• Personal Devices: Finally, business operations should only be on business devices. When employees use personal devices, which may not have the backing of the security team, they put the company at risk.

What is the Best Ransomware Prevention Strategy?

The best protection against becoming a ransomware victim is to set up a proactive ransomware prevention strategy. First, invest in security awareness training for your team to help protect against these issues. Have strict security policies in place to help protect your team without impacting your workflow.

Yet even with the best firewalls and training, you may still have an attack that breaches your defenses. You must have a plan for what you will do when this occurs. Planning ahead is better than working on mitigation after an attack happens. Remember, hackers are already working to get into your organization’s files, so you need to be working overtime to prevent them before an attack occurs.

Steps for Proper Prevention

The steps for proper prevention as part of a ransomware incident response plan should include:

  • Detection: The faster you get a notification about a ransomware attack, the more quickly you can take action to stop it from spreading. Fast detection allows you to contain the spread of the infection before it takes over. Set up safety protocols that will make sure you get notified of infection systems as quickly as possible.
  • Analysis: Analysis contains two parts. First, you must analyze what ransomware variant you have. Second, you must figure out how the security incident happened, whether through browser exploitation, an email, or another vulnerability.
  • Containment: This is the most important part of your response plan. Once you identify an infected system, remove the computer from the network and shut it down. Then, run endpoint detection and response (EDR) to help find and contain the problem.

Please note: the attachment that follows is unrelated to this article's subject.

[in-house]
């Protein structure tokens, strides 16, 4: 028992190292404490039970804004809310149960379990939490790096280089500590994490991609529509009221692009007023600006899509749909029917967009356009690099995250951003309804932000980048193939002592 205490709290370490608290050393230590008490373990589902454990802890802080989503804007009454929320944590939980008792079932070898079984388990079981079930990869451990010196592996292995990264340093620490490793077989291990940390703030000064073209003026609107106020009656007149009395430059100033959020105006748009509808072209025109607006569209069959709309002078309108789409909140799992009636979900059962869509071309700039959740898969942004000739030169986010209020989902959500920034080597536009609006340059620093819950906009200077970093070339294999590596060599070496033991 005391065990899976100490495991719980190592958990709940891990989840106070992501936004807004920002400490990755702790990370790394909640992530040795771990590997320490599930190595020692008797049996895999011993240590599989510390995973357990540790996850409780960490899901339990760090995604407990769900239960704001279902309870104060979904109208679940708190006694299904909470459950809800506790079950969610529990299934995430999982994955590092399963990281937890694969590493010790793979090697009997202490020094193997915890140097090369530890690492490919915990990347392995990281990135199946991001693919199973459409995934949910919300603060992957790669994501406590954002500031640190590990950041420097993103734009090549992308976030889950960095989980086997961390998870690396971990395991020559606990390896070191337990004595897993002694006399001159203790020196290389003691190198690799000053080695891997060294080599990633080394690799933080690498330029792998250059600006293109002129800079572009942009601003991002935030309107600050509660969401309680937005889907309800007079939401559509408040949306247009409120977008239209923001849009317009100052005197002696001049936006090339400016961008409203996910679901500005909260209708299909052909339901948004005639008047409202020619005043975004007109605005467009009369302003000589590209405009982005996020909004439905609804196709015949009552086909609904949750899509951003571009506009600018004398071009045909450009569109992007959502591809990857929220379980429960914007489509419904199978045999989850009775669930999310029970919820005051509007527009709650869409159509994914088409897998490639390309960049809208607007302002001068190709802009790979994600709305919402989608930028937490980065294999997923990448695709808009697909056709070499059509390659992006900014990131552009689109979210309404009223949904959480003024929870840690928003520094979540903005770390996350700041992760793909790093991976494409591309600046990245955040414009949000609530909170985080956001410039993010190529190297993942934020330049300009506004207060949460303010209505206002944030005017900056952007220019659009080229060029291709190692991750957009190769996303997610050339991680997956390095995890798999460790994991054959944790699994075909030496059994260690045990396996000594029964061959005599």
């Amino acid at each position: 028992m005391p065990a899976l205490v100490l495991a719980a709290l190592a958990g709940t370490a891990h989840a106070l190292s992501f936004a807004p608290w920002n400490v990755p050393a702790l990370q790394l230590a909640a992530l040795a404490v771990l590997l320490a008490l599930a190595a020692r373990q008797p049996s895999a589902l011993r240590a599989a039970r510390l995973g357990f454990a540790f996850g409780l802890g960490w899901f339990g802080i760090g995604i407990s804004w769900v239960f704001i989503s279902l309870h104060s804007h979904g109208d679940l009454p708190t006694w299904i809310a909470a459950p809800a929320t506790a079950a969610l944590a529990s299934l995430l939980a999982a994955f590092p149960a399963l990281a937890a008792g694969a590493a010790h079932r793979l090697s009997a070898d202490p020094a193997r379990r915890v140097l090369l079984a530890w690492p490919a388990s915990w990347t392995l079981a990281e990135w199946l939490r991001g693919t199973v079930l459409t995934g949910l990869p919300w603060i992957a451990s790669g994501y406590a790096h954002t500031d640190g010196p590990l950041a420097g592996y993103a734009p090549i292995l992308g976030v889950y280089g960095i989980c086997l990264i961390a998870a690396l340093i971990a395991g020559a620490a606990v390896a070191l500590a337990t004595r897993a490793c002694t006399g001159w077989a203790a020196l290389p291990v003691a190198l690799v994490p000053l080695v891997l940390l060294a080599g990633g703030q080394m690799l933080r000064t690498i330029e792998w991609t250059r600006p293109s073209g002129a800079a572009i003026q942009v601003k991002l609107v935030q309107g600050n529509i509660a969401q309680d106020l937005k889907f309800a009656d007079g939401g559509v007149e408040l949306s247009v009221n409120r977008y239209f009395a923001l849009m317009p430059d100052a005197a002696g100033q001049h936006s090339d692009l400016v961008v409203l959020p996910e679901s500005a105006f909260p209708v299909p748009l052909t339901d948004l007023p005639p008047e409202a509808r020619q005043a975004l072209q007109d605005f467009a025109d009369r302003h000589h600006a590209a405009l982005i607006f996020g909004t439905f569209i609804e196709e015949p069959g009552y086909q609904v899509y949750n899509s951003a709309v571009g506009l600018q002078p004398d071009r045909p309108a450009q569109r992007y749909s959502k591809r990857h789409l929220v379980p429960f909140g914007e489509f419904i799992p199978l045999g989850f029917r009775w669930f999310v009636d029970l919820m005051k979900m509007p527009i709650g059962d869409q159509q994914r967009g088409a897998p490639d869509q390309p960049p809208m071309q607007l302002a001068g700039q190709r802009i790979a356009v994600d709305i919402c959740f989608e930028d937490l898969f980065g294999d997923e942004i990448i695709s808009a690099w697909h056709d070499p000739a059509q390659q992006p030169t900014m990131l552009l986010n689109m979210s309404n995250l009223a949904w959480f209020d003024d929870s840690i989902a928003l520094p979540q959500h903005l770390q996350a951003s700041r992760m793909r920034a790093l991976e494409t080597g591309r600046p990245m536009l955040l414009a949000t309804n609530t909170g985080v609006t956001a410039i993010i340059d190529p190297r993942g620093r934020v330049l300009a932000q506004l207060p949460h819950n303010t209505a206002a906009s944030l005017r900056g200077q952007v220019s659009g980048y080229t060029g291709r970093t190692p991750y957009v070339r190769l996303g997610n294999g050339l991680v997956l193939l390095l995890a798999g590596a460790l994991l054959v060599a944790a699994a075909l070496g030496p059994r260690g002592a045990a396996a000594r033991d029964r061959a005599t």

• Eradication: Now you are ready to remove the ransomware from any infected systems. This can be a minor concern or a major one, depending on how far the program spread.
  • Recovery: The final step in incident response is recovery. This involves restoring data from a recent backup before the attack, patching vulnerabilities, or reversing encryption, when possible.

Additional Tips for Your Ransomware Disaster Recovery Plan

In addition to having an incident response plan, consider these tips:

  • Always back-up your files as the FTC recommends. Have both physical backups on a tangible hard drive and digital backups to the cloud. This will be the ultimate protection should an attack occur.
  • Consider cyber insurance. This product provides financial protection against losses that occur if you suffer a cyberattack.
  • Complete frequent software updates for your operating system and other software. Keeping software up-to-date helps patch vulnerabilities when Microsoft or Apple become aware of them.
  • Enable 2-factor authentication. This process requires users to enter both their password and a one-time code generated through a key or an app. All employees should have 2-factor authentication enabled because this helps protect against unauthorized access.

What Should I Do if My Business Has Been Involved in a Ransomware Attack?

If, in spite of your best efforts, your business suffers a ransomware attack, many experts recommend that businesses do not pay the ransom payment. Doing so plays right into the playbook of the criminals. Remember, over half of all organizations across the globe are targets of ransomware attacks, and you do not have to play along.

Contact law enforcement right away and follow all notification requirements, which may include notifying the federal government in addition to your state government. Then, get your incident response team on the job.